It is a great time for all species to be collecting berries for immediate consumption, jams and pies, et al. Berries of all colors sizes and shapes are ripe! Not for humans - Snowberries (solid white) and clear pink jelly berries from the Honeysuckle vine are excellent bird snacks. Humans have huckleberries and various blackberries to pick - the tiny native California Blackberry; the larger Cut leaf and Armenian (formerly called the Himalaya berry) blackberries are all ripening along trails and roadsides.
The first signs of seasonal changes are here- brilliant splashes of scarlet Poison Oak vines along roadsides and the beginning of the Tule Elk rut at Tomales Point - bulls bugling and thrashing vegetation; large groups of females —harems—have formed.
Activity continues in the Muddy Hollow Trail area; biologists are netting fish from the ponds in anticipation of the dam removal; historically these ponds were maintained as animal watering holes and stocked with bass.
A busy calendar of free events in the park over the next few weeks:
Curious about the Giacomini wetlands project? The contractor from Hanford will be on hand at 5th and C streets at 10:00 a.m. on August 23rd to answer questions and lead a short walk through the site to explain the current state of the project. This talk is the first in a series that will continue in the fall covering birds, fish, wetlands ecology, etc. Large amounts of levee removal debris is stockpiled off Sir Francis Drake Highway on the west side of the marsh; awaiting removal to quarry sites in the park.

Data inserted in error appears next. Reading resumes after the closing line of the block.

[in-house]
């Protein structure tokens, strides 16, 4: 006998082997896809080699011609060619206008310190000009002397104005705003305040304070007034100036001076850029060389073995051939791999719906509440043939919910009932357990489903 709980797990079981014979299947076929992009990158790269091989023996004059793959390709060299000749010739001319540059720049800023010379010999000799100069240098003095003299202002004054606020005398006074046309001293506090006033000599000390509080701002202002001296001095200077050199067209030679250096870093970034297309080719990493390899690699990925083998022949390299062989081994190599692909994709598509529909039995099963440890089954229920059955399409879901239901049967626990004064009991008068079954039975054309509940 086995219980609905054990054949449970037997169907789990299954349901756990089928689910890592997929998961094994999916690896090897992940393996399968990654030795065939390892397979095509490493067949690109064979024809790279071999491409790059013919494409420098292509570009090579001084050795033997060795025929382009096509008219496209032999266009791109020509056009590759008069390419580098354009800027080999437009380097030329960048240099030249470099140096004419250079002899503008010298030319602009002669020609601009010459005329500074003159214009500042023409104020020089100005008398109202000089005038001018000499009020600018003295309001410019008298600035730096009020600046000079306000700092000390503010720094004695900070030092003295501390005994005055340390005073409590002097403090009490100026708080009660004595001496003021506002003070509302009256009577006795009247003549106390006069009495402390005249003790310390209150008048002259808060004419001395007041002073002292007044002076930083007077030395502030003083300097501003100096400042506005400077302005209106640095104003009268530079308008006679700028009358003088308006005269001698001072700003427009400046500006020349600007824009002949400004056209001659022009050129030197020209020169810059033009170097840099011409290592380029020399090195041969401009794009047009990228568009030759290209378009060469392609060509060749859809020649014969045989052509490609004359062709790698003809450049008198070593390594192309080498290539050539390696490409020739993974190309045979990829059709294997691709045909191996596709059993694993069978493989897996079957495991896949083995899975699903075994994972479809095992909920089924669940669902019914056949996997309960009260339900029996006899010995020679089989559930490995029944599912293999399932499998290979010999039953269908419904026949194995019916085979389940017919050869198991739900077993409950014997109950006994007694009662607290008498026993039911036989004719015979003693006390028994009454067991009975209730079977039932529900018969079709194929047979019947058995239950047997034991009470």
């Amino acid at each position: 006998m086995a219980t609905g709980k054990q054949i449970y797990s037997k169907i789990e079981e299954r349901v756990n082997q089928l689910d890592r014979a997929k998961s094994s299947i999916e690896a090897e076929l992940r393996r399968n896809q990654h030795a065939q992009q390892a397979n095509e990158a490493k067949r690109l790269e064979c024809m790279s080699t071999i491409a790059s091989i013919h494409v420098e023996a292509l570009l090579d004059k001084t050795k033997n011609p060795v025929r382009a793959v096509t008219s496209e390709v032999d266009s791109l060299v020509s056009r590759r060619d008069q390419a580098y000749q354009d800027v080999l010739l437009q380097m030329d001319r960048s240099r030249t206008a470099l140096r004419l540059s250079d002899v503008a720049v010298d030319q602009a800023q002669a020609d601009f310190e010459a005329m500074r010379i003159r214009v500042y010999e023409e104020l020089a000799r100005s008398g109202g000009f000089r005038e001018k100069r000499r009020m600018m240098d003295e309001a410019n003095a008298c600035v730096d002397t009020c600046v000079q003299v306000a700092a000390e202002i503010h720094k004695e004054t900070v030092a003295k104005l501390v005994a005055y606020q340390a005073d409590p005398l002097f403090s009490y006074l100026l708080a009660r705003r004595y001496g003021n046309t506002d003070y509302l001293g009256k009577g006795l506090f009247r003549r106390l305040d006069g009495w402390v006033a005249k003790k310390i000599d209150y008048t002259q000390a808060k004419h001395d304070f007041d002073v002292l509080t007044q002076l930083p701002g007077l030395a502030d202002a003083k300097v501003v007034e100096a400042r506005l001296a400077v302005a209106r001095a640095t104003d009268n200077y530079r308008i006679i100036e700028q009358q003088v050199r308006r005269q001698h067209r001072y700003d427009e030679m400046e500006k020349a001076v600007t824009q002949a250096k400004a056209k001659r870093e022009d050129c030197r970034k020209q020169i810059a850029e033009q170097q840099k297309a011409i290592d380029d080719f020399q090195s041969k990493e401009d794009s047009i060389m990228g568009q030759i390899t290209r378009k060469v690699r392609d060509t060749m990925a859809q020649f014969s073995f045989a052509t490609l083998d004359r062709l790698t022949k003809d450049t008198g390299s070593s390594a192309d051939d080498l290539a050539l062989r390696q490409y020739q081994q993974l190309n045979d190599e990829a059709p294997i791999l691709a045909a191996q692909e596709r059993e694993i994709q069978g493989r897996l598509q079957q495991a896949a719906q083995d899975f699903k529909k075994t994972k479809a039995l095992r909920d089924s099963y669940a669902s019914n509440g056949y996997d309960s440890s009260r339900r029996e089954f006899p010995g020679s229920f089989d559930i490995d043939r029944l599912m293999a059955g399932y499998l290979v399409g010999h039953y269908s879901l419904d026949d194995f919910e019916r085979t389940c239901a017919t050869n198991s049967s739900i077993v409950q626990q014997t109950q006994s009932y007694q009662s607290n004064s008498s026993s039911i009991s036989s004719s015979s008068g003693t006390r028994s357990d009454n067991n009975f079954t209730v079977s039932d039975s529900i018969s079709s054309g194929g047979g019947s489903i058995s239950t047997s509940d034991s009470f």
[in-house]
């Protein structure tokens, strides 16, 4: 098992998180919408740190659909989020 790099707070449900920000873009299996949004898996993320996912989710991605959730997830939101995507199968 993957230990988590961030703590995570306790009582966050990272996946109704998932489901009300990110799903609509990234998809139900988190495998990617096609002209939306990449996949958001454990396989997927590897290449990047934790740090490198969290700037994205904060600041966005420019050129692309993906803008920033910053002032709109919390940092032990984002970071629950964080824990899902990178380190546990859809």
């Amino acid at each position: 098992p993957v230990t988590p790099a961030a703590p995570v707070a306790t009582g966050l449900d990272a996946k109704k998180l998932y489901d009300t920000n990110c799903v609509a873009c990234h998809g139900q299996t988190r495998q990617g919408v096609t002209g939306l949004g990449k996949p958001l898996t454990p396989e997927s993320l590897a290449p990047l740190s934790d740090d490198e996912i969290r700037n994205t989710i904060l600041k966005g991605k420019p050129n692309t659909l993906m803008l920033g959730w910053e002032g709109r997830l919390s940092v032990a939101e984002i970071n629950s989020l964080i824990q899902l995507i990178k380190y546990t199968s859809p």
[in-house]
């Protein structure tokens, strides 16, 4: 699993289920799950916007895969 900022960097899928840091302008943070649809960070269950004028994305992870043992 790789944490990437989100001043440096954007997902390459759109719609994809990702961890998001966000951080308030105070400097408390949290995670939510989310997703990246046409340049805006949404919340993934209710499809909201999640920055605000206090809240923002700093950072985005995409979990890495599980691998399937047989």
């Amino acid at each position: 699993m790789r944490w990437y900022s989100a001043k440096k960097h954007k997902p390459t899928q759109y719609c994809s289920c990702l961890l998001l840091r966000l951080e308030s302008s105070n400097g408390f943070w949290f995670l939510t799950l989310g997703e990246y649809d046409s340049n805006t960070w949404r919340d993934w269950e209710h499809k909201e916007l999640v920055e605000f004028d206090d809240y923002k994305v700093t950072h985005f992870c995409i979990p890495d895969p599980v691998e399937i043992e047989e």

A special book signing and lecture on marine photography is scheduled for Saturday, August 16th at 12:30 p.m. at Bear Valley Visitor Center by Marc Shargel who will showing slides and signing copies of his new book "Wonders of the Sea, North Central California's Living Marine Riches."
Also on tap the Fall 2008 Ocean Film and Lecture Series begins on Thursday, August 21st with "Papa Tortuga" a film about one persons efforts in Veracruz Mexico to help save endangered Lora Sea turtles. It will be shown between 7:00 p.m. and 8:00 p.m. in the Red Barn Classroom at park headquarters.
Permits have been issued for a wedding at Limantour Beach on August 20th between 9:30 a.m. and 11:30 a.m. and also on August 23 between 1:30 p.m. and 3:30 p.m. Both are 50 or less people so no parking congestion is anticipated.
Last updated: February 28, 2015